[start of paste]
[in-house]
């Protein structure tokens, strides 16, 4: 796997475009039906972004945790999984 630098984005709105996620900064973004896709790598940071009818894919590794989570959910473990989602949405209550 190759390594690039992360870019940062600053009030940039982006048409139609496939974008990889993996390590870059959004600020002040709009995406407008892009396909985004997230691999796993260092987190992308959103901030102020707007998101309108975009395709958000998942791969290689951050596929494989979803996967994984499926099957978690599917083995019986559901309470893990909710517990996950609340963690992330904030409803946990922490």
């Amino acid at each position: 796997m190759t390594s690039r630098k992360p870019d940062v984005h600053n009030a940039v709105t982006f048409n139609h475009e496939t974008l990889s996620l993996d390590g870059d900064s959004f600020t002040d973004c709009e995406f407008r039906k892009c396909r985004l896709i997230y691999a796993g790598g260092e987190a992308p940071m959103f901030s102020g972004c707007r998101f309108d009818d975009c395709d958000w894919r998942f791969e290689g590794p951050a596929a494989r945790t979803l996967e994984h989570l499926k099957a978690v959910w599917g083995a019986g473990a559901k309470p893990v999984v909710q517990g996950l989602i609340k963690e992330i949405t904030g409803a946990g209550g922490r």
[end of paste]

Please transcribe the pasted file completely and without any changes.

[in-house]
């Protein structure tokens, strides 16, 4: 796997475009039906972004945790999984 630098984005709105996620900064973004896709790598940071009818894919590794989570959910473990989602949405209550 190759390594690039992360870019940062600053009030940039982006048409139609496939974008990889993996390590870059959004600020002040709009995406407008892009396909985004997230691999796993260092987190992308959103901030102020707007998101309108975009395709958000998942791969290689951050596929494989979803996967994984499926099957978690599917083995019986559901309470893990909710517990996950609340963690992330904030409803946990922490």
């Amino acid at each position: 796997m190759t390594s690039r630098k992360p870019d940062v984005h600053n009030a940039v709105t982006f048409n139609h475009e496939t974008l990889s996620l993996d390590g870059d900064s959004f600020t002040d973004c709009e995406f407008r039906k892009c396909r985004l896709i997230y691999a796993g790598g260092e987190a992308p940071m959103f901030s102020g972004c707007r998101f309108d009818d975009c395709d958000w894919r998942f791969e290689g590794p951050a596929a494989r945790t979803l996967e994984h989570l499926k099957a978690v959910w599917g083995a019986g473990a559901k309470p893990v999984v909710q517990g996950l989602i609340k963690e992330i949405t904030g409803a946990g209550g922490r």